The world is facing an unprecedented environmental crisis. Its impact on Latin America can already be seen, and it requires urgent answers and actions. We cannot minimize the severity of this global emergency; our region is deteriorating and the evidence is becoming clearer. We are facing a massive extinction of species, crop losses, droughts, deficiency of safe drinking water, deforestation, fires, floods, an alarming loss of the region’s flora and fauna, and a worrying increase in the number of natural disasters, such as the hurricanes that affect countries every year, especially in the Caribbean. To understand the seriousness of this ecological crisis, it is enough to remember how the Amazon rainforest, the “lungs of the planet” shared by nine South American countries, was burning down a few months ago.
The 25th United Nations Climate Change Conference (COP25), held last December in Madrid, brought together 25,000 representatives from 196 countries to advance efforts to address the climate emergency under the theme “It’s Time to Act”. António Guterres, UN Secretary General, warned in his opening speech with an alarming tone that “the point of no return is in sight, it is upon us”, assuring that climate action is of utmost urgency. For two weeks, heads of state and government, scientists, and political, business, and social leaders participated in tense discussions and negotiations.
But how concrete and significant were the COP25 agreements?
The truth is that many participants expressed their dissatisfaction with the conference, claiming that the talks to curb global warming do not yet address the urgency and magnitude of the climate crisis. The COP25 was also criticized in the media as a complete failure, especially because countries failed to take concrete steps to regulate carbon markets. The lack of consensus among the participants and the inability to reach concrete agreements on the development of Article 6 of the Paris Agreement of 2015 on the regulation of carbon markets, resulted in a summit two days longer than expected. In addition, the United States, China, Russia, Brazil, and India, who account for a large share of the world’s total CO2 emissions, were not present at COP25.
However, the European Union’s ambitious commitments in its fight against climate change should be highlighted. Days before the COP25, the European Parliament declared a state of emergency on the continent, and presented the draft of the European Green Pact, in which Europe declares its intention to mobilize 100 billion euros over the next seven years and which aims to make the continent a climate-neutral economy by 2050. With these commitments, the European Union is leading climate action throughout the world and serving as a benchmark for success in the fight against global warming.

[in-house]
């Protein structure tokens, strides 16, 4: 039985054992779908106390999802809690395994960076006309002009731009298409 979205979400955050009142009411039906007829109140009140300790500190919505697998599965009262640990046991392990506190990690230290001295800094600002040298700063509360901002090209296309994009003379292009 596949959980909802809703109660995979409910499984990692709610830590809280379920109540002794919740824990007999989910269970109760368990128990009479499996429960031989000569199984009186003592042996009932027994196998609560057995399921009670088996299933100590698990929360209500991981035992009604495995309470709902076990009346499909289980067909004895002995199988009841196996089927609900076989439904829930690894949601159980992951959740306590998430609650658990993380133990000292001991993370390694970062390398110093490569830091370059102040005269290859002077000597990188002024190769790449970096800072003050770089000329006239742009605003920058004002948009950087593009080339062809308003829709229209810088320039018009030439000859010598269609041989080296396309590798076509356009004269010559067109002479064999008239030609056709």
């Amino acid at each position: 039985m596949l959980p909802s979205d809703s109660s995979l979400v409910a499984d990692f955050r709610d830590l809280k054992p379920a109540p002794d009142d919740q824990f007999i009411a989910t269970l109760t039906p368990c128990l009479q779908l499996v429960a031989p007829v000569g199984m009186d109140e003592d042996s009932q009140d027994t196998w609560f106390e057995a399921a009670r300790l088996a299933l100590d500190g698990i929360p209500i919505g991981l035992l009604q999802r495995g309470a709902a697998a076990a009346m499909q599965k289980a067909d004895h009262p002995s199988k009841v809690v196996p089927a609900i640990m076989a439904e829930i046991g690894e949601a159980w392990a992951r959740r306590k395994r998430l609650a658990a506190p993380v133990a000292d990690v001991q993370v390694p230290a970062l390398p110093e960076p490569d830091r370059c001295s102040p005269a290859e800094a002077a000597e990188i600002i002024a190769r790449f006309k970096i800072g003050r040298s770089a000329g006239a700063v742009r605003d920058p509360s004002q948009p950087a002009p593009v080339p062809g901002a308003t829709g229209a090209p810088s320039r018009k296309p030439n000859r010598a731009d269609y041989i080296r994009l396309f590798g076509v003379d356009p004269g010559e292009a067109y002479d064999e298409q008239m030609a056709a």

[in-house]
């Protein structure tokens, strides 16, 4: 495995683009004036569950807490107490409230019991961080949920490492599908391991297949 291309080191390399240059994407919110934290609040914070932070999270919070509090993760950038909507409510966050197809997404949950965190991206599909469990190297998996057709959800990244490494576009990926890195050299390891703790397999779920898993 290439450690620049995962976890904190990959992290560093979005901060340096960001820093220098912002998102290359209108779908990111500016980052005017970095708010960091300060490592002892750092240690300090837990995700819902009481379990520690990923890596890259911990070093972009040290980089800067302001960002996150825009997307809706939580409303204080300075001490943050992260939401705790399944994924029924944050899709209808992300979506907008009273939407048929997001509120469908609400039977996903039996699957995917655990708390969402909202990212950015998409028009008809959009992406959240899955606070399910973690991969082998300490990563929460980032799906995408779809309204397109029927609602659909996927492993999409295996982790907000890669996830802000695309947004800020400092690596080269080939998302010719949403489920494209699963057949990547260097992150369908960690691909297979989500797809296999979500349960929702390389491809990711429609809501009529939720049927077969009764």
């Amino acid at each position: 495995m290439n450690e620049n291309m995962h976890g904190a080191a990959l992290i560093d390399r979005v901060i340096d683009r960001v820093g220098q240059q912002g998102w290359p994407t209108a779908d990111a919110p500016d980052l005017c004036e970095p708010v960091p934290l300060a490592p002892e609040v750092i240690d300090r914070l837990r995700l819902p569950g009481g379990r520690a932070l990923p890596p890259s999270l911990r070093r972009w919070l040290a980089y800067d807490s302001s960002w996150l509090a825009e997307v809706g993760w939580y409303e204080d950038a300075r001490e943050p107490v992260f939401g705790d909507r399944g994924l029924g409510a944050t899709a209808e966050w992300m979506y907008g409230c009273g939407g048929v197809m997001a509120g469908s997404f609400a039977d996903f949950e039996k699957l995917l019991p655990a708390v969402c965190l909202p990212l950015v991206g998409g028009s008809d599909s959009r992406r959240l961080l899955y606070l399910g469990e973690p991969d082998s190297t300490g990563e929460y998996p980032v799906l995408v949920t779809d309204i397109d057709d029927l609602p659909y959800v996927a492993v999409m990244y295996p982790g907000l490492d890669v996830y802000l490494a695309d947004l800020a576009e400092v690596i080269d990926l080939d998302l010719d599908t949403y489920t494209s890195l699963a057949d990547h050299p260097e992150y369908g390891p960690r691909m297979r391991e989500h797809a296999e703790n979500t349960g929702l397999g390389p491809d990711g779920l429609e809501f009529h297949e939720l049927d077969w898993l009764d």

Latin America cannot be left behind; we must follow the European example and take clear, firm and effective measures. While it is true that the tangible consequences of climate change in the region have led to a growing awareness of the alarming environmental situation in the political, business and social spheres, the appropriate measures to ensure the conservation of our planet earth have not yet been taken. Significant, concrete, and much more ambitious commitments have yet to be made to contain global warming and guarantee the survival of humanity. For this reason, it is essential to continue the conversation on climate change at the regional level. As a region, we must commit ourselves to the established objectives of sustainable development, and position the fight against climate change as a political conviction of absolutely all states. In addition, civil society must participate, not only with individual actions, but also by demanding that environmental protection be one of the primary struggles of all governments, organizations, businesses, and international agencies.
Maria Fernanda Espinosa